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Comment: Re:Share your "encryption network" with Suckerberg (Score 1) 135

by grub (#49822071) Attached to: Facebook Now Supports PGP To Send You Encrypted Emails
Anyone who encrypts mail to me does it from their own machines. This is for Facebook mail to you. If a user grabs your keys they can also send you mail directly without going through Facebook.

Facebook lets you control your public keys as if it were any other information: public, friends only, etc.

Comment: It took mine. (Score 1) 135

by grub (#49821015) Attached to: Facebook Now Supports PGP To Send You Encrypted Emails
Just added my keys. Not that I care about the notifications that "Billy scored X on Y Game", but anything that obfuscates and encrypts data on the wire is a good thing. It's not just the NSA, how many of you use gmail? This will keep them from scanning your mail.

>In fact I may enable a bunch more useless notifications and set up a rule to delete them at my end as they arrive.

Comment: Re:Russian rocket motors (Score 1) 62

by Bruce Perens (#49787045) Attached to: SpaceX Cleared For US Military Launches

Russia would like for us to continue gifting them with cash for 40-year-old missle motors, it's our own government that doesn't want them any longer. For good reason. That did not cause SpaceX to enter the competitive process, they want the U.S. military as a customer. But it probably did make it go faster.

Also, ULA is flying 1960 technology, stuff that Mercury astronauts used, and only recently came up with concept drawings for something new due to competitive pressure from SpaceX. So, I am sure that folks within the Air Force wished for a better vendor but had no choice.

Comment: Context (Score 3, Informative) 62

by Bruce Perens (#49782349) Attached to: SpaceX Cleared For US Military Launches

This ends a situation in which two companies that would otherwise have been competitive bidders decided that it would cost them less to be a monopoly, and created their own cartel. Since they were a sole provider, they persuaded the government to pay them a Billion dollars a year simply so that they would retain the capability to manufacture rockets to government requirements.

Yes, there will be at least that Billion in savings and SpaceX so far seems more than competitive with the prices United Launch Alliance was charging. There will be other bidders eventually, as well.

Comment: Re:"There will come soft rains" (Score 1) 403

I too read this when I was young, as a part of a science fiction anthology book we had in school. It is the one story from that time that has always stuck with me. The over-shadowing sense of futility and loss in the story really triggered something in my brain.

Comment: Re:Compares well (Score 2) 408

No-fault is about taking money away from lawyers, who used to litigate each and every auto accident as a lawsuit in court before the insurers would pay. Eventually the insurers decided that they spent more on lawyers than accident payments, and they had no reason to do so.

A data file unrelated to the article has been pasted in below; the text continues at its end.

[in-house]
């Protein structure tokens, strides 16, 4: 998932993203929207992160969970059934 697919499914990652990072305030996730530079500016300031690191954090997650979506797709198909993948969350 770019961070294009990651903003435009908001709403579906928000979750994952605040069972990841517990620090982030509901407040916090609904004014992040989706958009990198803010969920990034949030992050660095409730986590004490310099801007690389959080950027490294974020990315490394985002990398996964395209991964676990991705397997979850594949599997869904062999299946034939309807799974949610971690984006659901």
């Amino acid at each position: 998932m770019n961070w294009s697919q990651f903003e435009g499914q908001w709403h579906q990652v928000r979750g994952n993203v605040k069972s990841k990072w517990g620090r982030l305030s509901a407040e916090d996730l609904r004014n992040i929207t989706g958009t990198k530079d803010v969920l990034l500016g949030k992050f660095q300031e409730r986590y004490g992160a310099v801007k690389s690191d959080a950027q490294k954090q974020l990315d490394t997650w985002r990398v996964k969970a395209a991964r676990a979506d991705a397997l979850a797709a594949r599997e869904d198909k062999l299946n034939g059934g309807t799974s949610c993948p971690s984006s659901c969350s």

If you want to go back to the way things were, you are welcome to spend lots of time and money in court for trivial things, and see how you like it. I will provide you with expert witness testimony for $7.50/minute plus expenses. The lawyers charge more.

In general your insurer can figure out for themselves if you were at fault or not, and AAA insurance usually tells me when they think I was, or wasn't, when they set rates.

Comment: Re:More than $100 (Score 1) 515

If we don't have more than two children per couple, the human race would've died out a long time ago.

I think the proper way to state that is "If we didn't in the past", not "If we don't". If we were to have 2 children per couple (approximately, the real value is enough children to replace each individual but not more) from this day on, it would not be necessary to adjust the number upward to avoid a population bottleneck for tens of thousands of years.

Comment: Re:$30 (Score 1) 515

The Northern California Amtrak is actually pretty good for commuting from Sacramento to the Bay Area and back because the right of way is 4 tracks wide in critical places and it has priority over other trains for much of the time.

Acela in the Boston/NY/DC corridor is also good, because the right of way is 4 tracks or more for most of the way, and it has a track to itself along a lot of the route. Other railroads run on parallel tracks.

For the most part, though, Amtrak suffers from not having exclusive track. It runs on freight lines that host cars so heavy that the rail bends an inch when the wheels are on top of it (I've seen this first hand).

//GO.SYSIN DD *, DOODAH, DOODAH

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